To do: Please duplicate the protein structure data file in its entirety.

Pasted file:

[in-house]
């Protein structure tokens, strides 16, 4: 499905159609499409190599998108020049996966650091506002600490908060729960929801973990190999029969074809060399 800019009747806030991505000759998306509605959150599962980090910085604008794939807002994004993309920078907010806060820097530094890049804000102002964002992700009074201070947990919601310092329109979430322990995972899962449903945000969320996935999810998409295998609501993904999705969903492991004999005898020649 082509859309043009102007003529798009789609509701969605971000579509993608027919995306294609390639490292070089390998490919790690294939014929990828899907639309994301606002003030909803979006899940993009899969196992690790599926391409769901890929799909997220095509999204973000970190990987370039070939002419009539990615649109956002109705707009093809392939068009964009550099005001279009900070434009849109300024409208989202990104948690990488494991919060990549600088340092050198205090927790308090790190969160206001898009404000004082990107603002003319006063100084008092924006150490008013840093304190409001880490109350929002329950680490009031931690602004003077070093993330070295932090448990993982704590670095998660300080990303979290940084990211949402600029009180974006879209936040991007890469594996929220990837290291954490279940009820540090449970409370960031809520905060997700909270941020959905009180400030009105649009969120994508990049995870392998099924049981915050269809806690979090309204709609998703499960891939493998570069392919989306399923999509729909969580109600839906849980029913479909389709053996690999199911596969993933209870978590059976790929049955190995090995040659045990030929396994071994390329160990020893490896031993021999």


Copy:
[in-house]
């Protein structure tokens, strides 16, 4: 499905159609499409190599998108020049996966650091506002600490908060729960929801973990190999029969074809060399 800019009747806030991505000759998306509605959150599962980090910085604008794939807002994004993309920078907010806060820097530094890049804000102002964002992700009074201070947990919601310092329109979430322990995972899962449903945000969320996935999810998409295998609501993904999705969903492991004999005898020649 082509859309043009102007003529798009789609509701969605971000579509993608027919995306294609390639490292070089390998490919790690294939014929990828899907639309994301606002003030909803979006899940993009899969196992690790599926391409769901890929799909997220095509999204973000970190990987370039070939002419009539990615649109956002109705707009093809392939068009964009550099005001279009900070434009849109300024409208989202990104948690990488494991919060990549600088340092050198205090927790308090790190969160206001898009404000004082990107603002003319006063100084008092924006150490008013840093304190409001880490109350929002329950680490009031931690602004003077070093993330070295932090448990993982704590670095998660300080990303979290940084990211949402600029009180974006879209936040991007890469594996929220990837290291954490279940009820540090449970409370960031809520905060997700909270941020959905009180400030009105649009969120994508990049995870392998099924049981915050269809806690979090309204709609998703499960891939493998570069392919989306399923999509729909969580109600839906849980029913479909389709053996690999199911596969993933209870978590059976790929049955190995090995040659045990030929396994071994390329160990020893490896031993021999």